Why You Should Keep Your Butter On The Counter

Meet the woman on a mission to change America's mind about room-temperature butter.

Like many people, Joelle Mertzel, a mom and resident in Los Angeles, California, always thought butter should be kept in the fridge. Seeing how it's a dairy product and, two, the label says "keep refrigerated." Plus, it's refrigerated in cases in the store. The logic follows. This reasoning was followed until one day, several years ago, when she left a stick out on the counter, only to find it significantly more enjoyable at room temperature. (If you've ever spread refrigerated butter on toast, you know the unique frustration and rage accompanying it.)

sliced butter stick
Photography: Caitlin Bensel; Food Styling: Torie Cox

So this problem piques Mertzel's interest. Then, she found out a close friend kept hers on the counter. (Because her mother did, of course!) So she started keeping hers on the counter, which led to her next big ah-ha. There was an extremely narrow selection when it came to butter dish options. And unfortunately, most leave your counters, hands, and pretty much everything in a several-foot radius greasy and butter-covered by the end of the day. She wanted a mess-free way to keep the butter as accessible as possible on the counter without the mess. She started seriously wondering, "what's everyone else doing?"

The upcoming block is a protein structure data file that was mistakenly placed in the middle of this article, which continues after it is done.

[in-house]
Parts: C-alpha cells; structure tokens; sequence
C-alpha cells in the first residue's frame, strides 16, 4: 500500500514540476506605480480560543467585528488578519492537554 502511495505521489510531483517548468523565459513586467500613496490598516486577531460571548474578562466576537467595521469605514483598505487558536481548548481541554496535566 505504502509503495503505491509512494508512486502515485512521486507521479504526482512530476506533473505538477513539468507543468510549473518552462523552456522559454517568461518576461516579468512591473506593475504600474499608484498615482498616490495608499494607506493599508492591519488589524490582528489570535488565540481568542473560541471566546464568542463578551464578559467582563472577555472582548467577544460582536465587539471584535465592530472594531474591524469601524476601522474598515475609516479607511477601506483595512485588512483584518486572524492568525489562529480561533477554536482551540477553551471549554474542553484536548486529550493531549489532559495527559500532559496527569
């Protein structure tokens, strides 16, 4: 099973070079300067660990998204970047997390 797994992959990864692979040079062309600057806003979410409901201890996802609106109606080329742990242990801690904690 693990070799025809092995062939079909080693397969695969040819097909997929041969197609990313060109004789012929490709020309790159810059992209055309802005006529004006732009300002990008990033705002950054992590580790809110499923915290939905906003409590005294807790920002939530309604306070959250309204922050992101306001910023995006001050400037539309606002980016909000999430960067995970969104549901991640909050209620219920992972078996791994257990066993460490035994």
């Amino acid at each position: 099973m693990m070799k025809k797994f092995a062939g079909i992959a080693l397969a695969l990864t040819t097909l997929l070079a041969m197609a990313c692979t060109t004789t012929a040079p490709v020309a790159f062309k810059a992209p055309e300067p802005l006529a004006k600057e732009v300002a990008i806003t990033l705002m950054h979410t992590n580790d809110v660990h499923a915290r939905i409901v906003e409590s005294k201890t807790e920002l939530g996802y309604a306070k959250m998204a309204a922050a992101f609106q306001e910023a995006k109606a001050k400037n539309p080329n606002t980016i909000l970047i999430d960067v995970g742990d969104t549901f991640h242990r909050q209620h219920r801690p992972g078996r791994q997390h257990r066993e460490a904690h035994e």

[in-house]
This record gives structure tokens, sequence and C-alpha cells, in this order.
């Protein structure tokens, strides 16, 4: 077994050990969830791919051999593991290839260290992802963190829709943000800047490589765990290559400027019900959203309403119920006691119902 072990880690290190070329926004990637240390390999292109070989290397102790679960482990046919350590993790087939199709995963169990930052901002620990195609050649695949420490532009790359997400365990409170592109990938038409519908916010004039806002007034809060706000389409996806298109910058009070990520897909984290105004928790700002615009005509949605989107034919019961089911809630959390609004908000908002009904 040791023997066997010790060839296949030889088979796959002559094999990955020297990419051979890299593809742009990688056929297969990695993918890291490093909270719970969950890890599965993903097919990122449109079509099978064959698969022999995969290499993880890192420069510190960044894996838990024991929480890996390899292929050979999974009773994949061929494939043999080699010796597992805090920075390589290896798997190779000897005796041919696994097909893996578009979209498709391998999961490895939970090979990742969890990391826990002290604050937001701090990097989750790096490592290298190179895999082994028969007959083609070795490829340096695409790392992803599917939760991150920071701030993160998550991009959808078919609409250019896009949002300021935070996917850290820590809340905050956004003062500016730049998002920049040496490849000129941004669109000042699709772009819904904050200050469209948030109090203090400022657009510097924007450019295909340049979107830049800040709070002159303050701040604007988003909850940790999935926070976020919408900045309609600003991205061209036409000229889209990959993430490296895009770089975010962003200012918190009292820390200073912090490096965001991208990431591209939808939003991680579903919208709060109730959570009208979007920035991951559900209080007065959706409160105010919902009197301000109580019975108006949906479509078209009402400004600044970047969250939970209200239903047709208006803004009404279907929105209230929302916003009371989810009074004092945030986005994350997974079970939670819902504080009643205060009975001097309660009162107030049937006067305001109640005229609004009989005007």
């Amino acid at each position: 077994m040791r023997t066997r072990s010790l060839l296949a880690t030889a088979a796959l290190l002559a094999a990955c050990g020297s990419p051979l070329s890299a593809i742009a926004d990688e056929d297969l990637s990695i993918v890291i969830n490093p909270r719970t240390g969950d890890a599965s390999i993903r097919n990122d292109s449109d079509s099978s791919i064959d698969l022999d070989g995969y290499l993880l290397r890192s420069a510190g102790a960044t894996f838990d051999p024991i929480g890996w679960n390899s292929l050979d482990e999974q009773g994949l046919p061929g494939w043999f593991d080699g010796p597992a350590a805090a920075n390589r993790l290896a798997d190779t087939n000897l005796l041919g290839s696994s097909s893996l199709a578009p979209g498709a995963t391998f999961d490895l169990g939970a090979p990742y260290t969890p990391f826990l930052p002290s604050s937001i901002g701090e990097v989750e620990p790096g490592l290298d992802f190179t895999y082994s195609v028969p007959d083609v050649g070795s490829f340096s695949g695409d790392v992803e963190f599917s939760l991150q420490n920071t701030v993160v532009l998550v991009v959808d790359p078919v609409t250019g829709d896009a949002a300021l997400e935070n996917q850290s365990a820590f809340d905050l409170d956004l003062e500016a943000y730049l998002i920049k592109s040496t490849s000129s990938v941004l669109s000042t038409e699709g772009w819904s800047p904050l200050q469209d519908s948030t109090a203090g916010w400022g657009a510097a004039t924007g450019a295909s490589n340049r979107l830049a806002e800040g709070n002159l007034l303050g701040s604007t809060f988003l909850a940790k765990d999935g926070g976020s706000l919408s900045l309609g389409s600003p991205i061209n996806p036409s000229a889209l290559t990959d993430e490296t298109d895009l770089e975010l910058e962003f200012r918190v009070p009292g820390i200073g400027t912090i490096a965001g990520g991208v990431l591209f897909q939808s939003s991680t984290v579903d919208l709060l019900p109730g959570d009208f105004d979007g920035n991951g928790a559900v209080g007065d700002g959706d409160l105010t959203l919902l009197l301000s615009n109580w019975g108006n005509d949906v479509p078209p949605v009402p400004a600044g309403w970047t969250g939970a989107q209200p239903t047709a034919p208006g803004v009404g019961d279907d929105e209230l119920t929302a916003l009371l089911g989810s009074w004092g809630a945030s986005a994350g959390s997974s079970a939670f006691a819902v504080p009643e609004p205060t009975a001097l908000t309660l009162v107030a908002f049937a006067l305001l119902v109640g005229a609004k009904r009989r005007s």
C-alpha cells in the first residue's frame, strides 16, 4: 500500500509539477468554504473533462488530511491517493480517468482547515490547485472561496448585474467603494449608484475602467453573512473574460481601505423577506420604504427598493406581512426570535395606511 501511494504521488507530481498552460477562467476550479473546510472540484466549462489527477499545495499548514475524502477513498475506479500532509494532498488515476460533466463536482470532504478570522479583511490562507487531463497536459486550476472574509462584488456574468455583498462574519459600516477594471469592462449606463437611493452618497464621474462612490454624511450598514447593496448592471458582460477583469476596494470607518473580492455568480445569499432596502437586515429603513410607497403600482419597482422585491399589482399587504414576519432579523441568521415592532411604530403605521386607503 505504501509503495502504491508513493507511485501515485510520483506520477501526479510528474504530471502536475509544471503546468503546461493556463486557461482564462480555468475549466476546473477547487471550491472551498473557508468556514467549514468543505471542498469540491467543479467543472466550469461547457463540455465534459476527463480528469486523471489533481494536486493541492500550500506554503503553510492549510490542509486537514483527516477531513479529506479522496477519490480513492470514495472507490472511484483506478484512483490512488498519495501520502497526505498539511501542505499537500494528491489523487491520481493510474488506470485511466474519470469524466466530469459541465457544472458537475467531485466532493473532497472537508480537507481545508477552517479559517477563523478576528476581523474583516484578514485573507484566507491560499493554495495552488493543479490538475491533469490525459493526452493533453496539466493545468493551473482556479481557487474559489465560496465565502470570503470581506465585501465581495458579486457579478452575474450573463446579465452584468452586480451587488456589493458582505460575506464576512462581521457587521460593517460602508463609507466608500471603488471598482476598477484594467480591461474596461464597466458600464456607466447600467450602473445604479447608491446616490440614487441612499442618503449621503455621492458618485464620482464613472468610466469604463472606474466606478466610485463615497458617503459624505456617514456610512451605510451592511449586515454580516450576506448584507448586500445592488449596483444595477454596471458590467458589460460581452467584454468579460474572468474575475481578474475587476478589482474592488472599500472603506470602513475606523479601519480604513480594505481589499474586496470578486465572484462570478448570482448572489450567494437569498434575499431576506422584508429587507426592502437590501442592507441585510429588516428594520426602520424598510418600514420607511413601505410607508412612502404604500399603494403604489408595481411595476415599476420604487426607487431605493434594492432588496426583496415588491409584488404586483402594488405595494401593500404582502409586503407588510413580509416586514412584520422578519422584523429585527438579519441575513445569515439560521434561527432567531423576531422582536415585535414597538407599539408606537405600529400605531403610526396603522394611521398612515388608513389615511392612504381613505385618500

So Mertzel launched a small investigation into America's butter habits. Here's what she found out. Most people naturally did whatever they grew up doing regarding butter placement. This investigation reveals that 46 percent of Americans have "no idea" you can store butter on the counter. That's almost half the country! And 22 percent of America currently keeps it on the counter.

So next, she decided to prove that butter does not require refrigeration scientifically. She had a food safety lab in California run some (well, many) tests, and found out that butter kept at room temperature can stay on the counter, no problem, for three weeks without refrigeration. (And if you have a stick that sits on the counter longer than three weeks, you're probably not making enough Southern Living recipes.)

So if you like butter ready to spread on warm bread (or steamed veggies, if you're into that kind of thing), consider keeping it on the counter. Science says you certainly can and won't have to buy any of what Mertzel calls "gimmicky fake stuff" just for its spreadability.

Once she knew keeping butter out was something other people did and could do safely, Mertzel went on to invent a new butter dish—the Butterie. Thanks to its flip-top lid and no-skid bottom, it prevents many greasy messes found in traditional dishes. Good butter and clean counters are something we can always get behind.

Do you keep butter on the counter? Let us know!

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